The media presentation of higher education has also led to an increase in the number of regulations and oversight, making it more difficult for us to innovate. For example, if we want to change or add programs, there are now more hurdles than ever to jump.

Barbara Randazzo: The media has been hard on us these last couple of years. The impact and value of college degrees are constantly being questioned. And then there are all the new, competency-based programs cropping up at institutions like Southern New Hampshire University and Northern Arizona University. I don’t know if that’s impacting enrollments here yet, but I wonder about it because of the amount of visibility they get.

Alan Mandell: This seems like this is a “best of times, worst of times” moment for us. A speaker at the last Council for Adult and Experiential Learning conference mentioned that something like two-thirds of all college students in the U.S. could be defined as adults. That’s a sign of our spectacular success as a social movement. But retention rates for adults are still rather poor. So we have to ask ourselves, “What does it mean to get better? What are the services and supports that students need to succeed in our institutions?” And, of course, at the same time, this is a hard thing to consider when so many budgets are being cut. We seem to need more with less.

Q: What strategies, if any, do you feel can help you push back against these forces resulting in fewer adult learners?

Randazzo: We’ve managed our tuition for many years to remain competitive, but we must be careful not to go too far. While we don’t want to charge too much, we also don’t want to send the message that our programs are worth little, because we don’t believe that.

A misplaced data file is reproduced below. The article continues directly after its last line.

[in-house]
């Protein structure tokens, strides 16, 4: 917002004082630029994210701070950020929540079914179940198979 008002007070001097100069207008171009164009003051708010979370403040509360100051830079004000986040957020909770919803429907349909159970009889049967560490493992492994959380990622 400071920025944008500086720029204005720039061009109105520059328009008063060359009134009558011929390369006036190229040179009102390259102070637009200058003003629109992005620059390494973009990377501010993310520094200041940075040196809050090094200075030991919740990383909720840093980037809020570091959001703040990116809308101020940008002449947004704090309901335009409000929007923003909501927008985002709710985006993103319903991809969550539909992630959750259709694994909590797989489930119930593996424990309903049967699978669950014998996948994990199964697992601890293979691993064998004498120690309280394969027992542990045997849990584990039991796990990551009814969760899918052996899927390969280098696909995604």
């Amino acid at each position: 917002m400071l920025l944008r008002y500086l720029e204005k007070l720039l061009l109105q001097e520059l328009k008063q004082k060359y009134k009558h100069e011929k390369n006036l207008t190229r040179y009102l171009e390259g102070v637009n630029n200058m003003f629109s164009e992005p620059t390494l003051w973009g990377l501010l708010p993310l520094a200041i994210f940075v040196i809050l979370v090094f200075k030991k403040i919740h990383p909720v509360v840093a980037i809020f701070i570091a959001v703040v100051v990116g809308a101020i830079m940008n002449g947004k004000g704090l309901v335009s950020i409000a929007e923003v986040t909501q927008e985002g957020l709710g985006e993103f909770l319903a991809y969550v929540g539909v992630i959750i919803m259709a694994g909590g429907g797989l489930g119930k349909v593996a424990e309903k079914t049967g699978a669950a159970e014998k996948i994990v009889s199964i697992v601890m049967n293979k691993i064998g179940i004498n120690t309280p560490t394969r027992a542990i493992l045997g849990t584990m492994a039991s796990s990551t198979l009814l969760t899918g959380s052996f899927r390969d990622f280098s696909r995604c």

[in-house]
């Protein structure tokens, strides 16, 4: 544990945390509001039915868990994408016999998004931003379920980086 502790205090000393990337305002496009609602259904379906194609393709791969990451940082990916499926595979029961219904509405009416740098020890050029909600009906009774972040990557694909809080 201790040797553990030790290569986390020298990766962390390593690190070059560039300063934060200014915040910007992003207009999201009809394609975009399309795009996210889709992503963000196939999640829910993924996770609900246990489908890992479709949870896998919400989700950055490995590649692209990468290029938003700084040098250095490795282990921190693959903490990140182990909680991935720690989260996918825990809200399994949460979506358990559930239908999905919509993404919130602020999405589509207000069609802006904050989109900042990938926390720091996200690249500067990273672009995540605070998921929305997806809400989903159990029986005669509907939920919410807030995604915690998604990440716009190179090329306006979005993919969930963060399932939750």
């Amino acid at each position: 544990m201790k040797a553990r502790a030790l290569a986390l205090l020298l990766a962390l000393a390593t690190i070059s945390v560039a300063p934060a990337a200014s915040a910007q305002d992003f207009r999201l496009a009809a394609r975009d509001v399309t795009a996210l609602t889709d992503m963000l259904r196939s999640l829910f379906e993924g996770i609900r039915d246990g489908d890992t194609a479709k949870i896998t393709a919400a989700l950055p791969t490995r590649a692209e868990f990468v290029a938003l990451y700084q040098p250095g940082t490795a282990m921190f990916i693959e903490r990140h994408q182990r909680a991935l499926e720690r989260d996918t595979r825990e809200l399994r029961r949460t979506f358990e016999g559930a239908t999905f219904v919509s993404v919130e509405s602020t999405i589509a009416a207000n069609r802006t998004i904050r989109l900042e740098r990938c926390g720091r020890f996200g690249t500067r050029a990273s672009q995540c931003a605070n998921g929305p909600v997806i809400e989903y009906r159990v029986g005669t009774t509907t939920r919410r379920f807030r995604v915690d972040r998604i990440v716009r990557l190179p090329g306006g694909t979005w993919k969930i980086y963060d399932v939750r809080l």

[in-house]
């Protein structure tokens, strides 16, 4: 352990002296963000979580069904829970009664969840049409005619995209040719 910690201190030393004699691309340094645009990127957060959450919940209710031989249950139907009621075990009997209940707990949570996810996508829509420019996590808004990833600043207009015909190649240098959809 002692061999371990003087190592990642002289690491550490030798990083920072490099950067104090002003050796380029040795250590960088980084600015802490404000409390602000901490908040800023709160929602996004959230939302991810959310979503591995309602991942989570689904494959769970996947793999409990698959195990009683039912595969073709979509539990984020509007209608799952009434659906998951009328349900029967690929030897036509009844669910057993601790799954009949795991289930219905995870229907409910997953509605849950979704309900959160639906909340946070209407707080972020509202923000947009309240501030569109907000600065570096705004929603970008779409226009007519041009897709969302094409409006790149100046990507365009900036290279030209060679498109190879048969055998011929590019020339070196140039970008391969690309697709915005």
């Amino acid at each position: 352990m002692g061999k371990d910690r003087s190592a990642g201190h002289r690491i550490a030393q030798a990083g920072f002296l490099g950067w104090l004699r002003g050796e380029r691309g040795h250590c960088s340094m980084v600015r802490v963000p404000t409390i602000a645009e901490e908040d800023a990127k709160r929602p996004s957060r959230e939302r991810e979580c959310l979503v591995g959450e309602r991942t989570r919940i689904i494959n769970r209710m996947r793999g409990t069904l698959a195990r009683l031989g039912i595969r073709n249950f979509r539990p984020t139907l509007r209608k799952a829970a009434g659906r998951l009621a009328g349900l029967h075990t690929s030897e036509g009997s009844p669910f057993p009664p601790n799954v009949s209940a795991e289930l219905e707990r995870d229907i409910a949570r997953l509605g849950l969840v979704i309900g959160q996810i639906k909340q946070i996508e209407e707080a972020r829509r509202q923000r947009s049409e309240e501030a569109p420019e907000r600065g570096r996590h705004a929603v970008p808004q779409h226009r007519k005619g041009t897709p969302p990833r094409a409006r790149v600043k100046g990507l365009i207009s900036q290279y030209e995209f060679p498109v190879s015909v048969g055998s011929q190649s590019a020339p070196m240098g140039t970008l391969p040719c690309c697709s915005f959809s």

We’re now considering affinity pricing for strategic partners, such as local chambers of commerce and community colleges. We’re also looking at ways to get enhanced access to prospective students, such as through employers, where they get something in exchange for providing us that direct connection to individuals who could benefit from our programs.

deSalle: The marketing piece is very difficult because there’s such market saturation out there. We’ve always relied on word-of-mouth. It’s been our primary way of attracting students, because current students bring in their spouses, children and even parents. We’ve found that to make sure we can rely on word-of-mouth marketing, students’ experiences here must be good ones.

Mandell: I have what is perhaps a naïve and romantic view of this. We will get smooshed over time if what we provide is not of good quality. Students recognize whether they are being well-served, and if their personal, academic and professional needs are being responded to in the learning opportunities we develop and offer. And whether relying on word-of-mouth or some other way of marketing, I think quality typically wins out.